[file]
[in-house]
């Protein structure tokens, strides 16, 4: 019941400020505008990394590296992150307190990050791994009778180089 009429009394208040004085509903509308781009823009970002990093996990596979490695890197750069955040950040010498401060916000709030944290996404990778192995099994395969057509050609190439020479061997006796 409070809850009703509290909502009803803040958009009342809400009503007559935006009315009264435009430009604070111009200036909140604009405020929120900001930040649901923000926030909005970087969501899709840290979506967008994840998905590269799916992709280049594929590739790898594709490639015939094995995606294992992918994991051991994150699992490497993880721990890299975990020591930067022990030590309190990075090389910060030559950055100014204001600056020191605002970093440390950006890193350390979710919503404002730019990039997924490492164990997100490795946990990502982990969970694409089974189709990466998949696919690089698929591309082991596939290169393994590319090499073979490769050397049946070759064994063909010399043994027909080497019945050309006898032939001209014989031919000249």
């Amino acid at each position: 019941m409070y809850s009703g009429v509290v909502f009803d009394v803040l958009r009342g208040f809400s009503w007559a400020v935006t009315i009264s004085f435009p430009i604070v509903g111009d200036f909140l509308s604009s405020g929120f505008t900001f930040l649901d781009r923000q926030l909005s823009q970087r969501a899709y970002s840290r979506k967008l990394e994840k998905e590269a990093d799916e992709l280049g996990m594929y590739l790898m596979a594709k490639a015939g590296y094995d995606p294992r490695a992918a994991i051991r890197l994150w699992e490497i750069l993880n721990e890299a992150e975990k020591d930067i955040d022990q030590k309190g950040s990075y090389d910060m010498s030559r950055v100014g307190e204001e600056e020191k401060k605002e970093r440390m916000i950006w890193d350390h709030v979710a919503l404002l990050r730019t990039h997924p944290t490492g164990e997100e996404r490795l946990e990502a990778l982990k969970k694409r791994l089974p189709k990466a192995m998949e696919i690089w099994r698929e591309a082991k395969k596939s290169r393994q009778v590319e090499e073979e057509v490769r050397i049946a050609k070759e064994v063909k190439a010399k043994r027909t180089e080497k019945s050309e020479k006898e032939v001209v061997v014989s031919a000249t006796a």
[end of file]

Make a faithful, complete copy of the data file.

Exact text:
[in-house]
């Protein structure tokens, strides 16, 4: 019941400020505008990394590296992150307190990050791994009778180089 009429009394208040004085509903509308781009823009970002990093996990596979490695890197750069955040950040010498401060916000709030944290996404990778192995099994395969057509050609190439020479061997006796 409070809850009703509290909502009803803040958009009342809400009503007559935006009315009264435009430009604070111009200036909140604009405020929120900001930040649901923000926030909005970087969501899709840290979506967008994840998905590269799916992709280049594929590739790898594709490639015939094995995606294992992918994991051991994150699992490497993880721990890299975990020591930067022990030590309190990075090389910060030559950055100014204001600056020191605002970093440390950006890193350390979710919503404002730019990039997924490492164990997100490795946990990502982990969970694409089974189709990466998949696919690089698929591309082991596939290169393994590319090499073979490769050397049946070759064994063909010399043994027909080497019945050309006898032939001209014989031919000249």
């Amino acid at each position: 019941m409070y809850s009703g009429v509290v909502f009803d009394v803040l958009r009342g208040f809400s009503w007559a400020v935006t009315i009264s004085f435009p430009i604070v509903g111009d200036f909140l509308s604009s405020g929120f505008t900001f930040l649901d781009r923000q926030l909005s823009q970087r969501a899709y970002s840290r979506k967008l990394e994840k998905e590269a990093d799916e992709l280049g996990m594929y590739l790898m596979a594709k490639a015939g590296y094995d995606p294992r490695a992918a994991i051991r890197l994150w699992e490497i750069l993880n721990e890299a992150e975990k020591d930067i955040d022990q030590k309190g950040s990075y090389d910060m010498s030559r950055v100014g307190e204001e600056e020191k401060k605002e970093r440390m916000i950006w890193d350390h709030v979710a919503l404002l990050r730019t990039h997924p944290t490492g164990e997100e996404r490795l946990e990502a990778l982990k969970k694409r791994l089974p189709k990466a192995m998949e696919i690089w099994r698929e591309a082991k395969k596939s290169r393994q009778v590319e090499e073979e057509v490769r050397i049946a050609k070759e064994v063909k190439a010399k043994r027909t180089e080497k019945s050309e020479k006898e032939v001209v061997v014989s031919a000249t006796a």